(Facts on File, Inc., 640 pages, $19.95)
By James Robert Parish
Associate editor, Allen Taylor
Here it is, "Chan, Charlie." Now we can navigate the labyrinth of which Caucasian actor played the "Honolulu-based Chinese sleuth ... with an overabundance of offspring and aphorisms" and in which film.
And here, under Alice Adams (1935), Hattie McDaniel's brilliant performance in George Stevens' jewel is generously described; its significance noted, for "...rarely had Hollywood ... presented ... an African-American [domestic] as defiant toward her employers."
This hefty reference book looks at Hollywood's motion picture and television treatment of five ethnic groups: African-Americans, Asian Americans, Hispanic Americans, Jewish Americans, and Native Americans. (Perhaps another volume will treat Middle Eastern, Irish, Italian and other nationalities' screen depictions.)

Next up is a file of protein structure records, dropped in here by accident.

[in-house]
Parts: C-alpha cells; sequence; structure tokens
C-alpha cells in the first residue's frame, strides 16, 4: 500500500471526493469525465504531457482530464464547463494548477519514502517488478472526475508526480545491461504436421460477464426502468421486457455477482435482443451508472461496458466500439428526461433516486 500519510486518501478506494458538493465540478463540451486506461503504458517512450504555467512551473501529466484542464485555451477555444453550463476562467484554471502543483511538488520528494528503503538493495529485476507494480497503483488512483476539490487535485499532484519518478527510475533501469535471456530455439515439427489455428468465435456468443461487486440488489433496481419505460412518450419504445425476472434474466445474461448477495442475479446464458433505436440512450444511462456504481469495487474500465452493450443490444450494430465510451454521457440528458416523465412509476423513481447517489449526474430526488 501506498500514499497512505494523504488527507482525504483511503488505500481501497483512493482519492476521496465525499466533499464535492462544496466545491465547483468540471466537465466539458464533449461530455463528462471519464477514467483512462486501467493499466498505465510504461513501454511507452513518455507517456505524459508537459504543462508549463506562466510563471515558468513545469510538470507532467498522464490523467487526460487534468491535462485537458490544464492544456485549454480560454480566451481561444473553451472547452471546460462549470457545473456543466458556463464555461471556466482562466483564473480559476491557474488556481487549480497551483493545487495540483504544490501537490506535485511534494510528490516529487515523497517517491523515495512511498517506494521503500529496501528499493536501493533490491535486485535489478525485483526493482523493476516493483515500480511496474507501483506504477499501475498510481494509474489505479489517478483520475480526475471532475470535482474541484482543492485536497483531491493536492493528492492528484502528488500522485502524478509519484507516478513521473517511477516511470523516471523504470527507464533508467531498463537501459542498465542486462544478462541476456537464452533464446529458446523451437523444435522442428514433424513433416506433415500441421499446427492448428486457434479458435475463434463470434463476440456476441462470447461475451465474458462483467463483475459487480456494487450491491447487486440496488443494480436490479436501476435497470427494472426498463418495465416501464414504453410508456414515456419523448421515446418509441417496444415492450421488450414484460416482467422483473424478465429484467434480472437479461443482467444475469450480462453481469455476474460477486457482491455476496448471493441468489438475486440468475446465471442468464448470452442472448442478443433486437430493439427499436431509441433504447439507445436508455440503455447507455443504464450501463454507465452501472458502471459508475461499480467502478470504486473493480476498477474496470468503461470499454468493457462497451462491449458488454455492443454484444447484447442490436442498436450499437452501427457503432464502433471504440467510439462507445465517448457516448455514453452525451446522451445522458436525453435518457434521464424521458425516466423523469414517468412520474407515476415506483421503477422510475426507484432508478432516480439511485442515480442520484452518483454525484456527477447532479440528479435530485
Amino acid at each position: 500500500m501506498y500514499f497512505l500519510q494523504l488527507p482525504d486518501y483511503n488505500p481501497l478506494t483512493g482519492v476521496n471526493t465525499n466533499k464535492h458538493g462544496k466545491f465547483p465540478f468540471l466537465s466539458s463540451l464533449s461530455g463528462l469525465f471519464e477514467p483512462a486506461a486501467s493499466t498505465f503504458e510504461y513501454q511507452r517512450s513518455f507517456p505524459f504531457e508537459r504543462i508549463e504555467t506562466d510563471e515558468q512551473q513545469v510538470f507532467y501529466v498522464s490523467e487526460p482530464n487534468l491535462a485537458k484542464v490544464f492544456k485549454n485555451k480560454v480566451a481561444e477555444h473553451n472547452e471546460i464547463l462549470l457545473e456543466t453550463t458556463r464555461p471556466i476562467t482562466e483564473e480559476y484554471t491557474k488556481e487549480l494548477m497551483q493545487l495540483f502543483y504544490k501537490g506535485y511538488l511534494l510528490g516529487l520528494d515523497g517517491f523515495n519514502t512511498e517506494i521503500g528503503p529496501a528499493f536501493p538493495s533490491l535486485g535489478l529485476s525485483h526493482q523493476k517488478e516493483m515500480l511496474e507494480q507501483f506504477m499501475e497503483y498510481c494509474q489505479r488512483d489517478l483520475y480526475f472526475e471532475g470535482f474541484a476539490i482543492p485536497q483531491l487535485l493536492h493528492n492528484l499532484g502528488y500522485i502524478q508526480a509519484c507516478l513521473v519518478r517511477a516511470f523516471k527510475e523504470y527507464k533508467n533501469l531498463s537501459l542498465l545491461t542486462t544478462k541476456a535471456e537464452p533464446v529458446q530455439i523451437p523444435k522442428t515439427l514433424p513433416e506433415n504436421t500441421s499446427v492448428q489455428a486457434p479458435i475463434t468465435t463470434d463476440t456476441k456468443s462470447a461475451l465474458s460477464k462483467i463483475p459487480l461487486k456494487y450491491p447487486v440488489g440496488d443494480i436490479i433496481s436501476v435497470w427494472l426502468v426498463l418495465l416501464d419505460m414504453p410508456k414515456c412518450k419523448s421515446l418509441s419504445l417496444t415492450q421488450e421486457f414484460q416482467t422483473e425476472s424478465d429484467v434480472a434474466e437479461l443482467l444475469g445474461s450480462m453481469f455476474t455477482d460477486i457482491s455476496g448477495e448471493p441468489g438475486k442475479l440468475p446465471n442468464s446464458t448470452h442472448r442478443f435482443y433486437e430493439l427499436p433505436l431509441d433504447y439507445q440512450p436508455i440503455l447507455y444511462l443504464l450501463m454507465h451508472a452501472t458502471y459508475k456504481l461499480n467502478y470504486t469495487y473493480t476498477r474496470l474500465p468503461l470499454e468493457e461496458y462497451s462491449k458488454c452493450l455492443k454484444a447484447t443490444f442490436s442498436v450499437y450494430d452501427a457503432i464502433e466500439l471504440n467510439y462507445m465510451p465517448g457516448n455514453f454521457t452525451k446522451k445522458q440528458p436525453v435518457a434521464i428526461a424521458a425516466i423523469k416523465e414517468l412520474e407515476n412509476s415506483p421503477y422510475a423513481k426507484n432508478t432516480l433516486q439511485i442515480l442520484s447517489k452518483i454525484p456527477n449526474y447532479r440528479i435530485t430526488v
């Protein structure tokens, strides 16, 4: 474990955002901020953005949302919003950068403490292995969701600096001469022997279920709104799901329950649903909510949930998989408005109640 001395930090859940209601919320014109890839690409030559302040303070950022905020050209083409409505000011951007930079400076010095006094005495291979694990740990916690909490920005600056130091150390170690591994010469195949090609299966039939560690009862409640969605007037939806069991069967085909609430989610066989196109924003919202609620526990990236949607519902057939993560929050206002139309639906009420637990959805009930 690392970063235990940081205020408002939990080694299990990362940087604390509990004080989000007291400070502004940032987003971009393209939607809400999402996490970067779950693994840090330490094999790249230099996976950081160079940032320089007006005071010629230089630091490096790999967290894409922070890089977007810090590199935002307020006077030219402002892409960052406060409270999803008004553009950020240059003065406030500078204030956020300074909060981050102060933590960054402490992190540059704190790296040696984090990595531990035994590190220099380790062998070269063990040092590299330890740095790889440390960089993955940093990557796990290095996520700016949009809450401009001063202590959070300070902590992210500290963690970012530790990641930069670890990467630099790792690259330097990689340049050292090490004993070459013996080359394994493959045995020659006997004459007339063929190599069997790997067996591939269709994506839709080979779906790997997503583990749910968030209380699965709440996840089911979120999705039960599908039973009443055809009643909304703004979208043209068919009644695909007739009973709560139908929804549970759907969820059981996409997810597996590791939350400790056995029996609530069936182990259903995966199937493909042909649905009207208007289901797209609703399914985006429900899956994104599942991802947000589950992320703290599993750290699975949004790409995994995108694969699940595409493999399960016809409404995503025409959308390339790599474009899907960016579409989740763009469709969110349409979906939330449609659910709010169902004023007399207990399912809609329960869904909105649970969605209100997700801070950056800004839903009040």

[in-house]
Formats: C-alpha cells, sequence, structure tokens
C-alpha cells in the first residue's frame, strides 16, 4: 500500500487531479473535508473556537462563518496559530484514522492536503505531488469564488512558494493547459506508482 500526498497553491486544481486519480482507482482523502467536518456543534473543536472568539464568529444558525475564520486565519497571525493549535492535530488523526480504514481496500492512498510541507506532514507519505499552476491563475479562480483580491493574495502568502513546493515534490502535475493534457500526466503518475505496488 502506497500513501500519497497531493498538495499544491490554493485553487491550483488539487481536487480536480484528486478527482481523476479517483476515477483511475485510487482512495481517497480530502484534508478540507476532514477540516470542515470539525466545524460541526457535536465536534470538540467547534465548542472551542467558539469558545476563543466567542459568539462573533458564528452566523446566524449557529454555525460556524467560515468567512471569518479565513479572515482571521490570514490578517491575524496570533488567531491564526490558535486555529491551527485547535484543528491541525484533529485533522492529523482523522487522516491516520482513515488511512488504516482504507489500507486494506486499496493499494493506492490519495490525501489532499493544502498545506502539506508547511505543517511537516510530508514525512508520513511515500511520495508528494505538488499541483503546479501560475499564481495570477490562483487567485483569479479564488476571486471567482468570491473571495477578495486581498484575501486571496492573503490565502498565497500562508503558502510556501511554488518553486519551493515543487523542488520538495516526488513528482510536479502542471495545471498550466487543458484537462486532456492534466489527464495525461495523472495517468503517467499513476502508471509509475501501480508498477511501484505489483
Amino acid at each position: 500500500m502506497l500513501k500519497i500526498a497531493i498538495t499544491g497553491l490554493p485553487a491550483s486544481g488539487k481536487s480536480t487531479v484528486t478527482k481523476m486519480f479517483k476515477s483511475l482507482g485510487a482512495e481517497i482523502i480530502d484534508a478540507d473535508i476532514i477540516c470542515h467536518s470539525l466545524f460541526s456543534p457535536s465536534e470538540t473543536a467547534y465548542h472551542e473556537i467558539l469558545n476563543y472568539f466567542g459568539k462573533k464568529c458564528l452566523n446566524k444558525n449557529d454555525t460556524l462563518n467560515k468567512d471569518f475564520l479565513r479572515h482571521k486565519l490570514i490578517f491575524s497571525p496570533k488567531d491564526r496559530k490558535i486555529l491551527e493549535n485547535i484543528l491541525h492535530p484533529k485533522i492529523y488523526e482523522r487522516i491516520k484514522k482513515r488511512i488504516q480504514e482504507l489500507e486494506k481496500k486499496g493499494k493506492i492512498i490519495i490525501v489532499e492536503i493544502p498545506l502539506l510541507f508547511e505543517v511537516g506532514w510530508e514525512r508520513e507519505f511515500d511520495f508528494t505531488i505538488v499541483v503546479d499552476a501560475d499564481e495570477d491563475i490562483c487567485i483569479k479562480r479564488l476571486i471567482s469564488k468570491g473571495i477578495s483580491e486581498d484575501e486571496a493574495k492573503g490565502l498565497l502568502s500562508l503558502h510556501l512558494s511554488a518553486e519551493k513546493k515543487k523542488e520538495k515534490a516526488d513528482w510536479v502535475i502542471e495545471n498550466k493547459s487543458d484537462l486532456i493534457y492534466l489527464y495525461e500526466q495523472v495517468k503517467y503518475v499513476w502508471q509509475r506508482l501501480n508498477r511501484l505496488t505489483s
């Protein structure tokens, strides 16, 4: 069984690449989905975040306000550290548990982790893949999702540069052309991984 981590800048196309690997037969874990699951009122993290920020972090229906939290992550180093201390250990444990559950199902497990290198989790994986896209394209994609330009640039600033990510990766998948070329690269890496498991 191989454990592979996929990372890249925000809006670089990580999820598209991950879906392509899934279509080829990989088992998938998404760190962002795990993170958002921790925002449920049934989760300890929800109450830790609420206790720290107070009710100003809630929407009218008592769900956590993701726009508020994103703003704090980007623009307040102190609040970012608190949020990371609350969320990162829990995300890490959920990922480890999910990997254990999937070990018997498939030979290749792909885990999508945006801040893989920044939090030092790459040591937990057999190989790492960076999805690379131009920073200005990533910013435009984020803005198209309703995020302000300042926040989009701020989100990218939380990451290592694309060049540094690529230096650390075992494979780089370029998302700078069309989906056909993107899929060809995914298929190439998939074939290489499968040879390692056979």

The Jolson Story (1946) is cited as being "unusual" for a "big-budgeted mainstream studio picture in the mid-1940s." It not only said, "that [Al] Jolson was Jewish," but showed "the trappings of religious ethnics" when such screen biographies "either ignored or glossed over the [Jewish] celebrity's heritage."
Entries for directors' specific films often reveal increasing sensitivity toward minorities — e.g., the difference between John Ford's Fort Apache (1948) and Broken Arrow (1950) in emphasizing "the Native American point of view..."
This is a vitally important book whose time has come. It analyzes and dissects the way Hollywood has been growing in its treatment of minorities.
Review written by Lisa Mitchell